Lot 088

b. China, 1917 – d. Kuala Lumpur, 1987

LUCKY CATCH 得鲤, 1979-80

Signed and inscribed in Chinese with seal on calligraphy
(lower left)
Signed and inscribed in Chinese with seal on artwork
(upper right)
Ink and colour on rice paper mounted on scroll
30.5cm x 35.5cm (calligraphy)
51cm x 35.5cm (ink painting)

Private Collection, Kuala Lumpur;
acquired directly from the artist.

ESTIMATE  RM 12,000 - 15,000

Huang Yao illustrates an elderly fisherman holding a fishing rod and a child carrying a large carp after a big catch. The calligraphy on top reads “智者多在渔樵问”, which means invalueable knowledge can be obtained if we ask even the commoners like fishermen or lumberjack. Huang Yao then uses his signature humourous allegory and use of Chinese characters of the same pinyin “鲤” and “理” to illustrate a message that is embedded within the imagery.

Throughout an illustrious career as a cartoonist, scholar and painter, Huang Yao had produced diverse collections of artwork from his travels depicting local landscapes and human figures in various styles namely: Bai miao, a technique of drawing fine outlines of a figure using Chinese brush; Yibihua, one stroke painting which entails the main subject completed in a single brush stroke; Tu’anhua, a stylised painting of nature or animals; Wenzihua, Huang Yao’s innovative way of depicting ancient Chinese characters through his years of research in Chinese philology; and Ziyouhua, the freedom to paint expressively resulting in abstract works unlike anything produced by other Chinese artists at the time of creation, circa 1970s.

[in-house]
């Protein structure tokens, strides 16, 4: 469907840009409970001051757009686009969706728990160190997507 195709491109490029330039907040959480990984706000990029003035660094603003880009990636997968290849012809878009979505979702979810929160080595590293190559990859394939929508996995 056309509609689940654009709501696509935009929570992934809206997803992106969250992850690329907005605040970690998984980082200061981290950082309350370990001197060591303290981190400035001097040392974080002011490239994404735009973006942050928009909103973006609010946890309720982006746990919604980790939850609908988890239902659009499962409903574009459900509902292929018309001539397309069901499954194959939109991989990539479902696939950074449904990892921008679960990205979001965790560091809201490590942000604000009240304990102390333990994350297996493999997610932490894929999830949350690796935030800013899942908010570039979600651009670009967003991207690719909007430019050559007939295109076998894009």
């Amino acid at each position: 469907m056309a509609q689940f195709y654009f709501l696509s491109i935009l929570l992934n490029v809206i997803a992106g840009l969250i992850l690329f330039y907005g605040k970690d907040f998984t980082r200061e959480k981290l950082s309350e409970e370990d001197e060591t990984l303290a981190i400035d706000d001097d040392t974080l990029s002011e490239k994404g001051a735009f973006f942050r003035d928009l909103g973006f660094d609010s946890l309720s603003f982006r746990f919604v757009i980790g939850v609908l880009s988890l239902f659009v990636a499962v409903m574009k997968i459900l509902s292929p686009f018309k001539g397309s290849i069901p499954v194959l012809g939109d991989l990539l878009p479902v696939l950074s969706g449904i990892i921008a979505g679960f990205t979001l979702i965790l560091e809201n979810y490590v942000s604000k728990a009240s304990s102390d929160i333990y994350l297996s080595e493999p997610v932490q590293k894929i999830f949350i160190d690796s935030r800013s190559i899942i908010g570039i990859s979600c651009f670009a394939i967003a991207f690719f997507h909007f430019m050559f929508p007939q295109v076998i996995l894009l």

Huang Yao’s ancestor can be traced to Huang Xiang, a filial son of the Eastern Han Dynasty and through his father, Huang Hanzhong, he was taught the traditional Chinese art of calligraphy, painting, classical literature, philology, history and philosophy. He was raised in an environment that strongly appreciates arts and culture. In 1935, Huang Yao became Art Editor of the Shanghai Post and drew a huge following with his cartoon character, Niubizi, which had also become his nom de plume, from 1934 to 1956. He had written and published numerous educational books namely A Chinese Soldier (1941) for the army during the war in China, Ten Talks on Niubizi for art classes in schools which was later translated into Malay language as Eight Talks on Niubizi, Chongqing in Cartoon (1943) and many more.

He travelled extensively during his lifetime, leaving China for Vietnam before moving to Thailand, Singapore and finally settling down in Malaysia. His legacy has seen a great resurgence since his retrospective exhibition in Singapore and Shanghai, China in 2001 and 2011 respectively. More major museums are including works of Huang Yao into their list of pantheons. They include the British Museum, Ashmolen Museum, the National Palace Museum of Taiwan and the Shanghai Museum in China. A special memorial show titled The Remarkable Guest of Malaya attributed to Huang Yao was held at the National Visual Arts Gallery, Kuala Lumpur in 2013.

Return To Innocence: Huang Yao’s Painting of Happy Children,
Dr. Tan May Ling.
Rediscovered Talent, Huang Yao: Cartoonist/Scholar/Painter,
Shanghai Art Museum, 2011.